Google, last week, announced the Android Q beta, taking the wraps off of new features in the next version of Android. Today, it’s time to dig and see what’s new.
Here’s a bit of context: First, as these are beta features, they will change. And second, as many OEMs take time to distribute upgrades, it might be a while until you see these features pop up in your user base.
But the more important context is that Android Enterprise is almost five years old. Every Android device in your environment has plenty of mature management features already, and the Android Enterprise Recommended program offers additional validation.
Important Android Q features
Let’s start with general Android features that will affect enterprise users. I’m pulling these from Google’s announcement blog post and developer documentation. The big themes are user privacy, and continuing to tame what apps are allowed to do and how they can do it.
In 2016, Android 6.0 Marshmallow replaced the blanket permissions that users would grant apps at installation with runtime permissions. Now in Android Q, runtime permissions expand to apply to photos, video, and audio access, as well as the Activity Recognition API. Location permissions are more granular, with options to give apps access all the time, only when the app is in use, or never..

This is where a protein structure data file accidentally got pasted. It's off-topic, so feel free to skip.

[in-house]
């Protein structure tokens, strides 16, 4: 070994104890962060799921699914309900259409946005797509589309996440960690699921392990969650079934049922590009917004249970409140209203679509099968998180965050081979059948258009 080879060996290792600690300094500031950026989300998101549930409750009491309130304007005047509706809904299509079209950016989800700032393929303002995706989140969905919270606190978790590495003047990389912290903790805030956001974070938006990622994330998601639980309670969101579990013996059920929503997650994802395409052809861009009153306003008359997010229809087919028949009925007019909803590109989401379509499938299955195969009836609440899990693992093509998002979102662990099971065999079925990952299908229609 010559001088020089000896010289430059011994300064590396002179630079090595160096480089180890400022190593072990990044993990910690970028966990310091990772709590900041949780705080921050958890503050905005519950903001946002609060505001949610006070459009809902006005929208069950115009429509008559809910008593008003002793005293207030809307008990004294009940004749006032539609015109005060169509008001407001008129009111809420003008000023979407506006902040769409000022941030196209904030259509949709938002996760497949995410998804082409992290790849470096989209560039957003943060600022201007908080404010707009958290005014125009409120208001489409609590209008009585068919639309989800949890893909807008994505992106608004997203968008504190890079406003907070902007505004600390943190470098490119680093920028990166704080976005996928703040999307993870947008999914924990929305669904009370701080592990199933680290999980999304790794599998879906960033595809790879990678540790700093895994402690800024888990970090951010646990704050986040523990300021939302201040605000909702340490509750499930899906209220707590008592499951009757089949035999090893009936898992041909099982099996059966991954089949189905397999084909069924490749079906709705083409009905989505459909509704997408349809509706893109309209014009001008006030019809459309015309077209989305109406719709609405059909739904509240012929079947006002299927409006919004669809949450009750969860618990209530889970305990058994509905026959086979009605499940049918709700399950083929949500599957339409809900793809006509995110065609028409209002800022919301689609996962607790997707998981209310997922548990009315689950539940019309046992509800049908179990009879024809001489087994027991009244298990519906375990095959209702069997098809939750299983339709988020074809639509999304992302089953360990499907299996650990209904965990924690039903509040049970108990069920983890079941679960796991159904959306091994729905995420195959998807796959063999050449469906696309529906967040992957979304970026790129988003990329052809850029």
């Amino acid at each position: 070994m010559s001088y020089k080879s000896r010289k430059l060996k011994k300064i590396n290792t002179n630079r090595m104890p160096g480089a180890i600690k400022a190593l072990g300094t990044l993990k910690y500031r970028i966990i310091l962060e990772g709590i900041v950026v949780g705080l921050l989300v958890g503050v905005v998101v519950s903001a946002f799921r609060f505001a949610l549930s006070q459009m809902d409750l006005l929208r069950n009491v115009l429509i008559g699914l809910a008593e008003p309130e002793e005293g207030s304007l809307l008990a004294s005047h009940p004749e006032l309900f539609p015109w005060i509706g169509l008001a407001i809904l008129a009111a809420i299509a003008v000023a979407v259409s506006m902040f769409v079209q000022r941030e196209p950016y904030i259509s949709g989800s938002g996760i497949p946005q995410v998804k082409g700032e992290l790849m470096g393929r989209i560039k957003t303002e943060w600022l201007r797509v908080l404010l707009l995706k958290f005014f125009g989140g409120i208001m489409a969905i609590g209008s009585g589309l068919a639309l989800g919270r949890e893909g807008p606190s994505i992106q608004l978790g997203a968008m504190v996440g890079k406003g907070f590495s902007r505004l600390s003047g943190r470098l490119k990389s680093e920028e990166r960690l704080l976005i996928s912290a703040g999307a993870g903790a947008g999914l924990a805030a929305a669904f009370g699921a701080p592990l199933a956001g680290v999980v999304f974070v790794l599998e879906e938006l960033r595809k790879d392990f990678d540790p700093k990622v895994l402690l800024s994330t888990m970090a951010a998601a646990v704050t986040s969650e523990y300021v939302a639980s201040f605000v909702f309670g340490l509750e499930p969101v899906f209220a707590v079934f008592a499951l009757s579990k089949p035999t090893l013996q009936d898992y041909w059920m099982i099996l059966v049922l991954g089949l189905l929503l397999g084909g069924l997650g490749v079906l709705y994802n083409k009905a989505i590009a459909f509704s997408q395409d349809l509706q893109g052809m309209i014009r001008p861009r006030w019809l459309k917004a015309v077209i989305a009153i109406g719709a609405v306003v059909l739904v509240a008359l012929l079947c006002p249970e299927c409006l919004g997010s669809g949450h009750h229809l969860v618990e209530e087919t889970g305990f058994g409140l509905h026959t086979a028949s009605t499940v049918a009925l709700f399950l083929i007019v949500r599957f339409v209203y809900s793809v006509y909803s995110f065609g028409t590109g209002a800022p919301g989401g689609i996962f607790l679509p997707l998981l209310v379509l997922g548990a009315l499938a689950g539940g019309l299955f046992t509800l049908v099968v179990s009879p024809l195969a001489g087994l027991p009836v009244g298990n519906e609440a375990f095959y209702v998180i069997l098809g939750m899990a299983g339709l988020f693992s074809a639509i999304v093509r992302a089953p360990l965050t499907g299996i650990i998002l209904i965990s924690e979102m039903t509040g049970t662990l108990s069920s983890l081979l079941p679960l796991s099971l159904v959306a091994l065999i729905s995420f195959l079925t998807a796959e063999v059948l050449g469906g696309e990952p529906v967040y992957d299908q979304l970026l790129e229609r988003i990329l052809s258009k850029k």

Speaking of location, Android Q is also tightening up certain aspects of Bluetooth, Wi-Fi, and cellular data, as well as photo metadata, so that these alternatives for location tracking get protection, too.
Android Q has various new ways of protecting data. Apps cannot silently read the screen buffer, and background apps can’t read the clipboard. Access to things like device serial numbers and IMEIs is limited, and MAC addresses are randomized by default. And apps have to use the system file picker, among other storage changes. Apps can’t launch activities while they’re in the background, and suspended apps are not allowed to play audio.
To help all this along, Android Q is continuing the process of locking down non-public APIs, which began in 9.0 Pie. At some point, all apps submitted to the Play Store will have to target at least 9.0, and devices will display a warning if they are targeted at Android versions older than 6.0.